Louisville filed a 104-page response last week to the Notice Of Allegations sent to the school in May. The document stated that college sports’ governing body seeks to ignore wire fraud convictions against several people involved in the scheme – including a former Adidas executive – by suggesting they were representing its athletic interests. Louisville’s contract with the apparel maker was a standard sponsorship agreement rather than a promotional deal, the response added.

“This argument is as novel as it is wrong,” the school wrote in its response. “Even if an institution has some responsibility for the conduct of its suppliers, that responsibility plainly does not extend to acts of fraud perpetrated against the institution itself.”

Louisville also seeks to have several second-tier violations reclassified even lower. The NCAA has until Nov. 15 to respond with the school responding 15 days after before a decision is made whether the case will proceed through the traditional Committee on Infractions or Independent Accountability Review Process (IARP).

The NCAA’s Notice of Allegations states that Louisville committed a Level I violation, considered the most severe, with an improper recruiting offer and extra benefits along with several lesser violations. Those lesser violations also include Pitino failing to promote an atmosphere of compliance.

The NCAA notice completed a two-year investigation following a federal corruption probe of college basketball announced in September 2017. Louisville acknowledged its involvement in the federal investigation related to the recruitment of former player Brian Bowen II. Pitino, who’s now coaching Iona, was not named in the federal complaint and has consistently denied authorizing or having knowledge of a payment to a recruit’s family.

Louisville has previously indicated it would accept responsibility for violations it committed but would contest allegations it believed were not supported by facts. The school also noted corrective measures taken in the scandal’s immediate aftermath, such as suspending and then firing Pitino and athletic director Tom Jurich.

Louisville also dismissed the NCAA’s contention that former Adidas executive James Gatto and amateur league director Merl Code represented the school while funneling illegal payments to recruits at several schools.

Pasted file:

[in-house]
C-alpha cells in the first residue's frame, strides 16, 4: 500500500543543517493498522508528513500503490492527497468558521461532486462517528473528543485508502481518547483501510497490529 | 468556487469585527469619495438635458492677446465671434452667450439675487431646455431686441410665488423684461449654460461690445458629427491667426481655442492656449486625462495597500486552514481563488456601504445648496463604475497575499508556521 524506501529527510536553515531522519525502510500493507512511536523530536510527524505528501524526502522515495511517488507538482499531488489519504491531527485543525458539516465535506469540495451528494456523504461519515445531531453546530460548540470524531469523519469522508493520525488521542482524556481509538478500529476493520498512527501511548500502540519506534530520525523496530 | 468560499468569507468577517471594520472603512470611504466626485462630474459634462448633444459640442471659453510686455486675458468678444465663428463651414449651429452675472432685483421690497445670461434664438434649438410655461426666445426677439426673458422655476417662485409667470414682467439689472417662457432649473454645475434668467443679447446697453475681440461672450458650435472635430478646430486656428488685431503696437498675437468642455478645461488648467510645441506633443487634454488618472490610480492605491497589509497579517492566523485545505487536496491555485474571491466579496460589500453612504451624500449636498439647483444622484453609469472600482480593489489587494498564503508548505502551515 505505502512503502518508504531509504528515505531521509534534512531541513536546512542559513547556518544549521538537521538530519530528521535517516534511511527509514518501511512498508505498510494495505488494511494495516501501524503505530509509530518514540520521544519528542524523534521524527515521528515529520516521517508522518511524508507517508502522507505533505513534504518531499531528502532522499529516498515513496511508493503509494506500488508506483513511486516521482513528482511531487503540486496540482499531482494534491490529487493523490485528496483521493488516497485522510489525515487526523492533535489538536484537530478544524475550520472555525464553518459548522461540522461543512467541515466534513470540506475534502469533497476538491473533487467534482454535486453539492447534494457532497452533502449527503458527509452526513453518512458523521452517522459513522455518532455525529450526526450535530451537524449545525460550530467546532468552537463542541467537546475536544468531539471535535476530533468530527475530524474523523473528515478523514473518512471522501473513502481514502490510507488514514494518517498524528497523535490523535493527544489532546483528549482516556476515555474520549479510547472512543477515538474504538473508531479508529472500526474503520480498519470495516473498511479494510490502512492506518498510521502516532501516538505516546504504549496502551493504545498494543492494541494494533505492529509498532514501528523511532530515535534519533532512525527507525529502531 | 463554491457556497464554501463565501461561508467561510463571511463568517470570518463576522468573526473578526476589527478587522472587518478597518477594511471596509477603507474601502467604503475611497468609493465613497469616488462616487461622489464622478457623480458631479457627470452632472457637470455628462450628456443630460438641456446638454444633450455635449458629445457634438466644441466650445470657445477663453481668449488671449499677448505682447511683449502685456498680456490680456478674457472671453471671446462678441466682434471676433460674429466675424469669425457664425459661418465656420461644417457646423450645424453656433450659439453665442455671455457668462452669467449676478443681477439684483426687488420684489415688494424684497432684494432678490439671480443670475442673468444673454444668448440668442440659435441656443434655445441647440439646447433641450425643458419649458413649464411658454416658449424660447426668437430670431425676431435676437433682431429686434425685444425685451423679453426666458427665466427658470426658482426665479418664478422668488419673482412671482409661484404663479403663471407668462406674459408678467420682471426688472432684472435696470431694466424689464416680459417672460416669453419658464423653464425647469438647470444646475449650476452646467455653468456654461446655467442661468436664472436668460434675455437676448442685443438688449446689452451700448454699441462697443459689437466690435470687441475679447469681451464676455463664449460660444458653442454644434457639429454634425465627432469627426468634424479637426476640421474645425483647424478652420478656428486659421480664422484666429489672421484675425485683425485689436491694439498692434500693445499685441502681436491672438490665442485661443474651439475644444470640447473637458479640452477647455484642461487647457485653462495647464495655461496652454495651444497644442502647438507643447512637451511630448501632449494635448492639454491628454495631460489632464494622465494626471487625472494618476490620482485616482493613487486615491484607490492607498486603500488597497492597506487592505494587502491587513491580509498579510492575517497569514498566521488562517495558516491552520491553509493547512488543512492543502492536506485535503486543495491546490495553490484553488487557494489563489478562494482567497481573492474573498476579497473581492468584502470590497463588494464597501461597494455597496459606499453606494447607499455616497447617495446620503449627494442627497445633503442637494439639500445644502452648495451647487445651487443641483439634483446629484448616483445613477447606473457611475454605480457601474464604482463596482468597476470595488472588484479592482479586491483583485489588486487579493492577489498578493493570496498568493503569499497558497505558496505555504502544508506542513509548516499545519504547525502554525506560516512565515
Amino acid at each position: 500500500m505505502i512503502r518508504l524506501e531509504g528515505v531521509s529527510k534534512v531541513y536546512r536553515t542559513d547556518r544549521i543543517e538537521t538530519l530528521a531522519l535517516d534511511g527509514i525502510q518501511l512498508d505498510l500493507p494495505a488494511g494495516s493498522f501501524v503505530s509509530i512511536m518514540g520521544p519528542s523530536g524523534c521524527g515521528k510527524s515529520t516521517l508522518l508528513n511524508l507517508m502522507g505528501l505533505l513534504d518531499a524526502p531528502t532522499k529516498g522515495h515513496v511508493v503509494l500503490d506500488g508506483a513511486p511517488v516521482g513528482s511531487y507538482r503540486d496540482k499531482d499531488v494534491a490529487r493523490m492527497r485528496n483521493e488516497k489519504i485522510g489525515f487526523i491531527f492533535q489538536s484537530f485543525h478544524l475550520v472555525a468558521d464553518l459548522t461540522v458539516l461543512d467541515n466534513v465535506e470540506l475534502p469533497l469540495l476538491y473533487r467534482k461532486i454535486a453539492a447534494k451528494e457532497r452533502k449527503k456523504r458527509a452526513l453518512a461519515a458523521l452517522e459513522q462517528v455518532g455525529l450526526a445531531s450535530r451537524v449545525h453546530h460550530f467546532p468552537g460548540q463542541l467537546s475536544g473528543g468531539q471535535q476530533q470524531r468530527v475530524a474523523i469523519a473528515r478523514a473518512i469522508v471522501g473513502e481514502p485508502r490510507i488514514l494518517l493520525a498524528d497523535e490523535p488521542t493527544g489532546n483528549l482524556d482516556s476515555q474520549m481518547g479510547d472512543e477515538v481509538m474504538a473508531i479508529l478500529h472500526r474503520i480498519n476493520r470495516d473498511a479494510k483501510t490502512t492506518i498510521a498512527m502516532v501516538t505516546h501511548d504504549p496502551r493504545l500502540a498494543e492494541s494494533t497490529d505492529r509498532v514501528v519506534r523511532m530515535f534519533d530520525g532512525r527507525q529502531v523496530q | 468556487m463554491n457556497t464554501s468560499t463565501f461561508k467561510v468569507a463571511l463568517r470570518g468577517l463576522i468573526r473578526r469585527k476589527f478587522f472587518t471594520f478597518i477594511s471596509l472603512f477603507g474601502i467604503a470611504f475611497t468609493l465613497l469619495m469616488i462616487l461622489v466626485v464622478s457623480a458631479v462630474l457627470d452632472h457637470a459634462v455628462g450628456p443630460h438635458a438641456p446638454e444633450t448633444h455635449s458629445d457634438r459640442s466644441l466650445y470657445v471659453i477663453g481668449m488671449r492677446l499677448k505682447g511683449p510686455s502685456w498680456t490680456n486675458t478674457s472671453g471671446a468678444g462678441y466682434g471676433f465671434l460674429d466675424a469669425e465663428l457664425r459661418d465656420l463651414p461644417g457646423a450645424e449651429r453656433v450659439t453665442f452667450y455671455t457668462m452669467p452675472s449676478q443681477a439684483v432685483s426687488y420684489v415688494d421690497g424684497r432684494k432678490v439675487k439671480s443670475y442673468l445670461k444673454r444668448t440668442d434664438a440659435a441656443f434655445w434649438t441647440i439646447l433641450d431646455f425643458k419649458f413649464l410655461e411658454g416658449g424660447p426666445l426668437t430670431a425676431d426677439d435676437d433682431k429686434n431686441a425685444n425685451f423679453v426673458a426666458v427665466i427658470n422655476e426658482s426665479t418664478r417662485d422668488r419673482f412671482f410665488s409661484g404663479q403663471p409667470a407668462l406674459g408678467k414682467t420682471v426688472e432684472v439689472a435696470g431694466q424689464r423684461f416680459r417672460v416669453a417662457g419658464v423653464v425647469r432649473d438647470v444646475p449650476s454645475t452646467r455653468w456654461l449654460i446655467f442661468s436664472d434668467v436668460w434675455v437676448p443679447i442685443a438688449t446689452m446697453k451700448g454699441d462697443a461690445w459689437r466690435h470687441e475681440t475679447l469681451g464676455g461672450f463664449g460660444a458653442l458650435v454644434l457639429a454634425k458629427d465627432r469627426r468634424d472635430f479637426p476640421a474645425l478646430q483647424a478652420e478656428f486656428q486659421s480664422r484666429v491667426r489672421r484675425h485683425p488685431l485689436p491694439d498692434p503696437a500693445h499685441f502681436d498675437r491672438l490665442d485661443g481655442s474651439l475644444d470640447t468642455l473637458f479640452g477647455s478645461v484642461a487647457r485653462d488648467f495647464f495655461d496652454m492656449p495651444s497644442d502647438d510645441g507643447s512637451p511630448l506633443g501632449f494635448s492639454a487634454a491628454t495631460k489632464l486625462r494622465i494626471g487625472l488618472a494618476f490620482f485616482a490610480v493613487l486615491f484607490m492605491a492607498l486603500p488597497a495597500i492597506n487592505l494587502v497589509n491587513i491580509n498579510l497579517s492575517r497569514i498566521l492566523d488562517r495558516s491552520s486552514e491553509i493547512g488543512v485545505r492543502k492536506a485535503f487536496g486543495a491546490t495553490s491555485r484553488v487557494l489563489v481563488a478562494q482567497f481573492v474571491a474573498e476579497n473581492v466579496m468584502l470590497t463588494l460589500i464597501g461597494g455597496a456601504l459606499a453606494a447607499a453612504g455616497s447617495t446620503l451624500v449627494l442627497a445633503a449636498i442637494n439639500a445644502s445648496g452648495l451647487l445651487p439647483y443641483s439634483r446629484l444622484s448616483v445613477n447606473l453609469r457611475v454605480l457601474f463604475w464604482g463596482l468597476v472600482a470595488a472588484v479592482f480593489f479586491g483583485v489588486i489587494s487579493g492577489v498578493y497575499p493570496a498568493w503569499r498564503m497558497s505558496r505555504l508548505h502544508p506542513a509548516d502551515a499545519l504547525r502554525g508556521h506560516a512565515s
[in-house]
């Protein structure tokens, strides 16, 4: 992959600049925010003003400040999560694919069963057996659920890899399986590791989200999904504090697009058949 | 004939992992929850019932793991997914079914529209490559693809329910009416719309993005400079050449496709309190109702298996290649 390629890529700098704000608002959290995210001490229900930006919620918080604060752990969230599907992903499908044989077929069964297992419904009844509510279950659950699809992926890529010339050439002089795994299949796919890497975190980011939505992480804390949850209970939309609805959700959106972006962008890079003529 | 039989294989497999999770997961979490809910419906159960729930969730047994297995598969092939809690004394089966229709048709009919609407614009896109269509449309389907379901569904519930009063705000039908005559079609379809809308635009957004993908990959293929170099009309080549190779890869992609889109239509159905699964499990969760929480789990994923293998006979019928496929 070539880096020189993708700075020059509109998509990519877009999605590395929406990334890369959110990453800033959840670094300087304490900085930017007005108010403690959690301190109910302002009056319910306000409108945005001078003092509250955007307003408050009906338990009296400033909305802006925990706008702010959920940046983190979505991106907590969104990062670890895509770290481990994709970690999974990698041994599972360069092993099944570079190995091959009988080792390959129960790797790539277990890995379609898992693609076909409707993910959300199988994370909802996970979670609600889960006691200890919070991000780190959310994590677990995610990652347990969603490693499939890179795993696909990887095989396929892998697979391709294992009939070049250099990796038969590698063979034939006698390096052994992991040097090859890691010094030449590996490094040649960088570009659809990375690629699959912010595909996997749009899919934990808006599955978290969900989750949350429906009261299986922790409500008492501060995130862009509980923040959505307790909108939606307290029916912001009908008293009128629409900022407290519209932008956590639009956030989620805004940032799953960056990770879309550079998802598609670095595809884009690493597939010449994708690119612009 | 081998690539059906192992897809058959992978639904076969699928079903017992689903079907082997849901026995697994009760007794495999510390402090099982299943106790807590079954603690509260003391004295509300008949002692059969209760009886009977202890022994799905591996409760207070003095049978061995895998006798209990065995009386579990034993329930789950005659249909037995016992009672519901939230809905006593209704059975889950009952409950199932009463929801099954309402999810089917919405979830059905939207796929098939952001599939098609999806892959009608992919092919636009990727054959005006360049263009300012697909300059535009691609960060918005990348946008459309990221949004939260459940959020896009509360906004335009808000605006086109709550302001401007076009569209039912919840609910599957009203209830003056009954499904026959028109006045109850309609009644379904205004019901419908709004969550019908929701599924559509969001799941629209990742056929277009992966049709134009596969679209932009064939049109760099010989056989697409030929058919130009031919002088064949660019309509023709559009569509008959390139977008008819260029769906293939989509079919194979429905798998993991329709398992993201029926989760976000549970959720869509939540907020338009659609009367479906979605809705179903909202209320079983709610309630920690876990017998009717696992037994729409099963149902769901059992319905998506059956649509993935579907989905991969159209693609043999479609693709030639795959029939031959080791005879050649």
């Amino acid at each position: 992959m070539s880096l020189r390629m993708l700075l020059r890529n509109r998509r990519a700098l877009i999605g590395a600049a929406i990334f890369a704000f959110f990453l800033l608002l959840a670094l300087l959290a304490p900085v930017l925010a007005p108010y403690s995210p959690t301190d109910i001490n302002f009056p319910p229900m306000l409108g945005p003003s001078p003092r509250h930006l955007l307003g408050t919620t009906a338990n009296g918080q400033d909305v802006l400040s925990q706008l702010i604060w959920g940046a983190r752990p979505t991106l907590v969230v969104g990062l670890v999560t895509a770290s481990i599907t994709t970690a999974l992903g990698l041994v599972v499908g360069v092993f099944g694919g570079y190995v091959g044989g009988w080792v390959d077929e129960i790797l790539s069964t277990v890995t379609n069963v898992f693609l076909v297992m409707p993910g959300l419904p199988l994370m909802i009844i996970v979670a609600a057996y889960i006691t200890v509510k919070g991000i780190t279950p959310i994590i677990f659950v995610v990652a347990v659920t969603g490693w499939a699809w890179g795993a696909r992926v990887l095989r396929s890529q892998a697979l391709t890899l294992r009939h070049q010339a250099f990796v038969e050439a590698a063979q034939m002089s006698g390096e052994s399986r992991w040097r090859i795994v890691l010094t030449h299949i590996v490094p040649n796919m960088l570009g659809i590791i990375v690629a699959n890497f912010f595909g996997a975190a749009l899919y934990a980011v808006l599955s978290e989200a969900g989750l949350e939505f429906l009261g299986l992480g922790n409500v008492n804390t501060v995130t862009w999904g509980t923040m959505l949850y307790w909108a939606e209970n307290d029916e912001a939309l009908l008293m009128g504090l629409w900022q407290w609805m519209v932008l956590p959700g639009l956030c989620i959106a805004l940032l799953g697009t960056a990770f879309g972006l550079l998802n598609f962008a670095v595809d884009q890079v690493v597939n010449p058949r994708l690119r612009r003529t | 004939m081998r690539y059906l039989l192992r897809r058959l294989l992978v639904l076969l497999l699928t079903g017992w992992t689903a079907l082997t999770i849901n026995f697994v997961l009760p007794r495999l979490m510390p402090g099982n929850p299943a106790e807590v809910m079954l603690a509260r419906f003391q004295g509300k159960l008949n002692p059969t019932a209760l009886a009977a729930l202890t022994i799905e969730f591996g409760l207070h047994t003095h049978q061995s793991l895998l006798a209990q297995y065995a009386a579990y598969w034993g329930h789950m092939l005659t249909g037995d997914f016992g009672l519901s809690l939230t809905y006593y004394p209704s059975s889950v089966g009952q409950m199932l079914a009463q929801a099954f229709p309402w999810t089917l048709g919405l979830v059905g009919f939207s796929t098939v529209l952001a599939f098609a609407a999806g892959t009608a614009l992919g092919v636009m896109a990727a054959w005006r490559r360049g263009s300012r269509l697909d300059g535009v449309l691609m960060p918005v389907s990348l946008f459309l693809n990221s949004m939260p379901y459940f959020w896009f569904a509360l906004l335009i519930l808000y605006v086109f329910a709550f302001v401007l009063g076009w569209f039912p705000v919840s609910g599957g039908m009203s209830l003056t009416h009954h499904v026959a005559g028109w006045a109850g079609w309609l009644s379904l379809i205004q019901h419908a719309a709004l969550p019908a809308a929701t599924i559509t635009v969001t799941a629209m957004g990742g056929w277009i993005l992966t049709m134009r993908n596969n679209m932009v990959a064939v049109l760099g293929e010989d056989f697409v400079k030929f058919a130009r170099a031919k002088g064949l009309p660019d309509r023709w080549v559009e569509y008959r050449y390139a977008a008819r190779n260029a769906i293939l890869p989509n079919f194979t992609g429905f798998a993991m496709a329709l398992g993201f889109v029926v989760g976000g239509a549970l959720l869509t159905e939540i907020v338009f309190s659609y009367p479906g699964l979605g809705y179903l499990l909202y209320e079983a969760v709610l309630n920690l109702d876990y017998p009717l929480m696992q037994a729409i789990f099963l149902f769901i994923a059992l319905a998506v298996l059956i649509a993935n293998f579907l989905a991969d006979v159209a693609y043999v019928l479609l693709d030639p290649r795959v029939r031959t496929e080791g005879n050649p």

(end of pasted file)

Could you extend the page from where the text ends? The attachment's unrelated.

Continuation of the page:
“The enforcement staff’s remaining allegations lack factual support and overread the relevant Bylaws,” the response stated, “and rest on the erroneous contention that the conspirators were representatives of the University’s athletics interests.

“For these reasons and others set forth, the panel should reject the enforcement staff’s dramatically overbroad theory, and classify this case as involving a Level II-Mitigated violation.”

Bubbles brewing with season on horizon

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INDIANAPOLIS — With the coronavirus pandemic already forcing changes for college basketball, a bubble may be brewing in Indianapolis.

Indiana Sports Corp. released a 16-page proposal Friday that calls for turning the city convention center’s exhibition halls and meeting rooms into basketball courts and locker rooms. There would be expansive safety measures and daily COVID-19 testing.

The all-inclusive price starts at $90,000 per team and would cover 20 hotel rooms per traveling party, testing, daily food vouchers ranging from $30-$50 and the cost of game officials. Sports Corp. President Ryan Vaughn said the price depends on what offerings teams or leagues choose.

“The interest has been high,” Vaughn said. “I think as conferences figure out what conference and non-conference schedules are going to look like, we’re we’re a very good option for folks. I would tell you we’ve had conversations with the power six conferences, mid-majors, it’s really kind of all over the Division I spectrum.”

Small wonder: The NCAA this week announced teams could start ramping up workouts Monday, with preseason practices set to begin Oct. 14. Season openers, however, were pushed back to Nov. 25 amid wide-ranging uncertainty about campus safety and team travel in the pandemic.

There is already scrambling going on and some of the marquee early-season tournaments have already been impacted.

The Maui Invitational will be moved from Hawaii to Asheville, North Carolina, with dates still to be determined and organizers clear that everyone involved “will be in a bubble environment that limits their movement and interaction outside the venue.” The Batttle 4 Atlantis has been canceled. The Cancun Challenge will be held in Melbourne, Florida, not Mexico.